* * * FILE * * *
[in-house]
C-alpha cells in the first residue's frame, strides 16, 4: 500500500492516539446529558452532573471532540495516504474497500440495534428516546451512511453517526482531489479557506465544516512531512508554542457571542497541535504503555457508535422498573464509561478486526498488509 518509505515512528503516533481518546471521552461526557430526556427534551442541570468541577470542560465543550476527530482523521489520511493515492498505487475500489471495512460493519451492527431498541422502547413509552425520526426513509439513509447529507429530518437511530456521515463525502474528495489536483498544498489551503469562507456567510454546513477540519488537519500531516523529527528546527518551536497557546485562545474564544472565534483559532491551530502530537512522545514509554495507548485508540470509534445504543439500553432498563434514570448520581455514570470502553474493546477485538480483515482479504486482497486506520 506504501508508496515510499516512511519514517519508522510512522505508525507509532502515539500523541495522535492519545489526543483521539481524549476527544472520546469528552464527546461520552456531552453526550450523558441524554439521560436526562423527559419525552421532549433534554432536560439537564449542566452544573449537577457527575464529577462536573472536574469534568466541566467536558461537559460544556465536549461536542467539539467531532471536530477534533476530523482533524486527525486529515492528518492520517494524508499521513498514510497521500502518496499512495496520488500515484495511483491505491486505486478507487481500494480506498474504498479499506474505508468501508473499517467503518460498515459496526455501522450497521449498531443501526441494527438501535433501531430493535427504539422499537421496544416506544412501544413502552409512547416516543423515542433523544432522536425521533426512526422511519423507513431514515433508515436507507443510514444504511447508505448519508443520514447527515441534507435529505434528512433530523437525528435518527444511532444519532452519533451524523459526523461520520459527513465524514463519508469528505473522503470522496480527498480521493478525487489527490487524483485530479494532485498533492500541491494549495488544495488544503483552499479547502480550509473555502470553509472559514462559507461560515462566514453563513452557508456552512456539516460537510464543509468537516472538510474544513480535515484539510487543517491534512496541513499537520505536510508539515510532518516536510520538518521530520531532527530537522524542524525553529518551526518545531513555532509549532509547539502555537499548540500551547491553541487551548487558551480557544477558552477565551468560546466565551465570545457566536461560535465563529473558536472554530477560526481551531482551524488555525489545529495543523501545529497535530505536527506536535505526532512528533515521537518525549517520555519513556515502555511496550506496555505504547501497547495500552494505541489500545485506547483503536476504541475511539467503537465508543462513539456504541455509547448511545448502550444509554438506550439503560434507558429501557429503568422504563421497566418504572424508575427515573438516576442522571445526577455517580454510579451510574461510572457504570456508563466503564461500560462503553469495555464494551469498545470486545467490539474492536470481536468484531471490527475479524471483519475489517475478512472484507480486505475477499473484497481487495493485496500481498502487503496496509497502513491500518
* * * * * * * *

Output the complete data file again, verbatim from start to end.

[in-house]
C-alpha cells in the first residue's frame, strides 16, 4: 500500500492516539446529558452532573471532540495516504474497500440495534428516546451512511453517526482531489479557506465544516512531512508554542457571542497541535504503555457508535422498573464509561478486526498488509 518509505515512528503516533481518546471521552461526557430526556427534551442541570468541577470542560465543550476527530482523521489520511493515492498505487475500489471495512460493519451492527431498541422502547413509552425520526426513509439513509447529507429530518437511530456521515463525502474528495489536483498544498489551503469562507456567510454546513477540519488537519500531516523529527528546527518551536497557546485562545474564544472565534483559532491551530502530537512522545514509554495507548485508540470509534445504543439500553432498563434514570448520581455514570470502553474493546477485538480483515482479504486482497486506520 506504501508508496515510499516512511519514517519508522510512522505508525507509532502515539500523541495522535492519545489526543483521539481524549476527544472520546469528552464527546461520552456531552453526550450523558441524554439521560436526562423527559419525552421532549433534554432536560439537564449542566452544573449537577457527575464529577462536573472536574469534568466541566467536558461537559460544556465536549461536542467539539467531532471536530477534533476530523482533524486527525486529515492528518492520517494524508499521513498514510497521500502518496499512495496520488500515484495511483491505491486505486478507487481500494480506498474504498479499506474505508468501508473499517467503518460498515459496526455501522450497521449498531443501526441494527438501535433501531430493535427504539422499537421496544416506544412501544413502552409512547416516543423515542433523544432522536425521533426512526422511519423507513431514515433508515436507507443510514444504511447508505448519508443520514447527515441534507435529505434528512433530523437525528435518527444511532444519532452519533451524523459526523461520520459527513465524514463519508469528505473522503470522496480527498480521493478525487489527490487524483485530479494532485498533492500541491494549495488544495488544503483552499479547502480550509473555502470553509472559514462559507461560515462566514453563513452557508456552512456539516460537510464543509468537516472538510474544513480535515484539510487543517491534512496541513499537520505536510508539515510532518516536510520538518521530520531532527530537522524542524525553529518551526518545531513555532509549532509547539502555537499548540500551547491553541487551548487558551480557544477558552477565551468560546466565551465570545457566536461560535465563529473558536472554530477560526481551531482551524488555525489545529495543523501545529497535530505536527506536535505526532512528533515521537518525549517520555519513556515502555511496550506496555505504547501497547495500552494505541489500545485506547483503536476504541475511539467503537465508543462513539456504541455509547448511545448502550444509554438506550439503560434507558429501557429503568422504563421497566418504572424508575427515573438516576442522571445526577455517580454510579451510574461510572457504570456508563466503564461500560462503553469495555464494551469498545470486545467490539474492536470481536468484531471490527475479524471483519475489517475478512472484507480486505475477499473484497481487495493485496500481498502487503496496509497502513491500518